Wednesday, August 20, 2014

Feature Wednesday with Vanessa Day Photography!!!

We're thrilled to learn all about our last week's challenge winner, Vanessa Day of Vanessa Day Photography!   Thanks so much for giving us a peek into what makes you tick Vanessa!

1. Please tell us about yourself…

I am a wife of ten years and stay at home mother of four. I grew up and just recently relocated back to Eaglesham in Northern Alberta, Canada, a very rural community. Photography is only one fascination of mine out of many, the others ranging from permaculture and gardening to theology and politics. 

2. Can you describe your style in 3 words? Why those words?

The three words I would select to describe my style are documentary, rich and gritty. The initial drive to any photograph I take is to tell a story, to draw the viewer into the scene I see, either to make them laugh or reflect. When using words I am a clumsy story teller so the photograph becomes my voice. The second and third words are the elements I use in my attempt to tie my body of work together. I love the richness of yellows and reds particularly in the skin tones and hair but when I opt for a black and white processing I tend to underexpose the image which adds grain to the mid tones and shadows. I feel as though this grit brings depth and a tactile element similar to the richness in my colour images.

3. What sparked your passion for photography?

I would have to say the incredible work of photographers like Steve McCurry first drew my attention to the power of the photograph. As a child I would spend hours flipping through National Geographic and Equinox magazines marvelling at the potent images. 

4. What’s in your camera bag right now?

Currently I am using a Canon 5D MkII with 50 1.2L, 100 2.8L, and 16-35 2.8L lenses. I also carry around a Mamiya C330 with the 80mm lens but shoot it sparingly. 

5. What is your dream shoot or project?

Since I am drawn to the personal work of photographers like Joey L I would like to say my dream is to travel afar to capture incredible portraits of everyday people and perhaps this journey will come in the future. However my heart is drawn to my home province and the dying rural communities within it. I would love to put together a body of work that captures the incredible spirit of rural Alberta.

6. What are some of the misconceptions you had about photography and photographers at the beginning of your photography journey? Have they changed, and how?

My biggest misconception about photography was that the hard work and discouragement would all be early on, that once I had a reached a particular level of competence in the craft that it would be smooth sailing from there. The continuing battles with operating a viable small business and the constant push to improve don’t go away. I had also assumed that photographers were sacred guardians of secrets however I quickly discovered that they are more often than not very happy to share their expertise with the newbies. I cannot tell you how valuable mentoring was in my early growth.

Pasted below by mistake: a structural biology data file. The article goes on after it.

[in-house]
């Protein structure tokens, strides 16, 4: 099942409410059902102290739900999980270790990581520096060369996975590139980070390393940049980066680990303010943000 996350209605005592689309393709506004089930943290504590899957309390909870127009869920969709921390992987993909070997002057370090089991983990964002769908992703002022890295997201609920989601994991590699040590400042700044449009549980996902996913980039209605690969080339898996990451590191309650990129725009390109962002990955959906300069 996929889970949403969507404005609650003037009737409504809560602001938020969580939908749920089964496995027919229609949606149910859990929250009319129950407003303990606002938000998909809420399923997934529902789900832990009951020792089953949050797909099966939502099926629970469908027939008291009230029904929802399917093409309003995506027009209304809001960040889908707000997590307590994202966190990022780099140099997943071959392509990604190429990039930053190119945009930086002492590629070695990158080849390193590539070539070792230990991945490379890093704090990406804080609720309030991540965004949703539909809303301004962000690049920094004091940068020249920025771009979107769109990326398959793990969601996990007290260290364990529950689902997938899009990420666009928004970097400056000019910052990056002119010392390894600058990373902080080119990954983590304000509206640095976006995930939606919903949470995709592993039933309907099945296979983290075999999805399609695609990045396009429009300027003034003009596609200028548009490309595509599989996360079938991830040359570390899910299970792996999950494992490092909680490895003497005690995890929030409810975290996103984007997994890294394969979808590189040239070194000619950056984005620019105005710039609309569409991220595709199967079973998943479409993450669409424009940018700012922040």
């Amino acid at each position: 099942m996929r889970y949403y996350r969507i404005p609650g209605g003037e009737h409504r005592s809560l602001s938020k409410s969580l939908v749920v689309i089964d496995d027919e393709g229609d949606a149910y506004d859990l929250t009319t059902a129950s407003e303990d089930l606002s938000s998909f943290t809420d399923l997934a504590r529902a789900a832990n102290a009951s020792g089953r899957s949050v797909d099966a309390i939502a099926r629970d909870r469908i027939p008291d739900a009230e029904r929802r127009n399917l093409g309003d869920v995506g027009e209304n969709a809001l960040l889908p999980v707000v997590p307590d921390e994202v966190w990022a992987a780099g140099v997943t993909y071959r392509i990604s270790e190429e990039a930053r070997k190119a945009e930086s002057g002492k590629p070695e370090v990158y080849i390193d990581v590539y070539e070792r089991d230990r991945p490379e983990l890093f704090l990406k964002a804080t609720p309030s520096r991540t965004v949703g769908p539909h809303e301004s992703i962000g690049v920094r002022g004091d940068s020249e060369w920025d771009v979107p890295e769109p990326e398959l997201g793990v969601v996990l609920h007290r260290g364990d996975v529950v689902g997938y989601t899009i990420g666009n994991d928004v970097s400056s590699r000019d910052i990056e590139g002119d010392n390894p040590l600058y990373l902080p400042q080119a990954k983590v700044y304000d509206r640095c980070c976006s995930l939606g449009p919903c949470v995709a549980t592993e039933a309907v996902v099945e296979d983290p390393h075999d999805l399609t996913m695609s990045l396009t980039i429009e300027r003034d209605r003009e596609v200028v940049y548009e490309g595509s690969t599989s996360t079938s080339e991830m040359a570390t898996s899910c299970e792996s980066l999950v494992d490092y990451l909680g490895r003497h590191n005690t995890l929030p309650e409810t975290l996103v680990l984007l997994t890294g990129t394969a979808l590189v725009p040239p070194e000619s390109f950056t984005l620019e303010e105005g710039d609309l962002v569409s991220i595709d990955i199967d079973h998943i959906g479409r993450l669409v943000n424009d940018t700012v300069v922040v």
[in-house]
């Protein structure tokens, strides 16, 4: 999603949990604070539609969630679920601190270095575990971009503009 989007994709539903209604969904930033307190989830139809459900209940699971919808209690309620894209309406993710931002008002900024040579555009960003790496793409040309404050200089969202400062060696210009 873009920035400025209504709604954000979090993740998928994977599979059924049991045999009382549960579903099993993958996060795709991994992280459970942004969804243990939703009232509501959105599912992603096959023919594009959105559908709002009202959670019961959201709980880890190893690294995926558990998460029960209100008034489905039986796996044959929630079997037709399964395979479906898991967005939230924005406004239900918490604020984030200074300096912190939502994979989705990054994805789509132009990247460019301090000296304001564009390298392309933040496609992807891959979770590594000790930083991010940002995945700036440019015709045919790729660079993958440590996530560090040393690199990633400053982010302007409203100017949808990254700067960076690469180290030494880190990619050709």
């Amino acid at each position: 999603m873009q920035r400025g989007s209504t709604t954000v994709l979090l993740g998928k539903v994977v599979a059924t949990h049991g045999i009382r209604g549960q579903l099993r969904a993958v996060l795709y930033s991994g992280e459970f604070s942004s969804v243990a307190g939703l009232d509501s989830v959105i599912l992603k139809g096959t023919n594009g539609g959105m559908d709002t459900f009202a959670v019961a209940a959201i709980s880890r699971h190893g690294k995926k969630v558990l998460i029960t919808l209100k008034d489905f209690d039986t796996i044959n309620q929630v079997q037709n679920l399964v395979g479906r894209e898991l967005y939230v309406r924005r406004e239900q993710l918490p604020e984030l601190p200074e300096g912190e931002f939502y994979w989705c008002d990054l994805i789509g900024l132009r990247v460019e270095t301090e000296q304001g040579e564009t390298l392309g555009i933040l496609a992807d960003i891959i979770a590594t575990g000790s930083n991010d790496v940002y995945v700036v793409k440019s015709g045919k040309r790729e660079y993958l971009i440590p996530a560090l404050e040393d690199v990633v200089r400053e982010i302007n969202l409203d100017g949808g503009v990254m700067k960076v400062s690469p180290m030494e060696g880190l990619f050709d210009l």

7. What advice would you give to newbie photographers? What advice do you wish you’d been given at the very beginning?

First bit of advice I give to any new photographer I talk to is, learn how to fully control your equipment. Often copying the work of other photographers to get a particular look gives you tools to use and also knocks them off their pedestal in your own mind. Experiment with the gear you have and push it to all of its limits. This is time consuming in the beginning but taking shortcuts will stunt your growth. Once you’ve copied the masters and grown comfortable shooting in a variety of scenarios, throw it all out the window and start again. Go back to the beginning and find your own voice. Now is a good time to become a student of everything in the creative world. Figure out what makes something beautiful or compelling. Learn form and composition, tone and texture. Find an artist (not a photographer) who is educated and can give you a new perspective. In all of this also become a student of the self. I love the G. K. Chesterton quote “What embitters the world is not excess of criticism, but an absence of self-criticism.” Take an honest look at oneself and delve into all that is found. Determine what motivates all that you do and don’t gloss over what you find there. Brutal honesty is necessary. No humble brags allowed.
The advice I wish I had listened to when I had started (because it was always there) is photography is not an end in itself but rather a tool to be used to a greater purpose. 

You can find more of Vanessa's fabulous work here:

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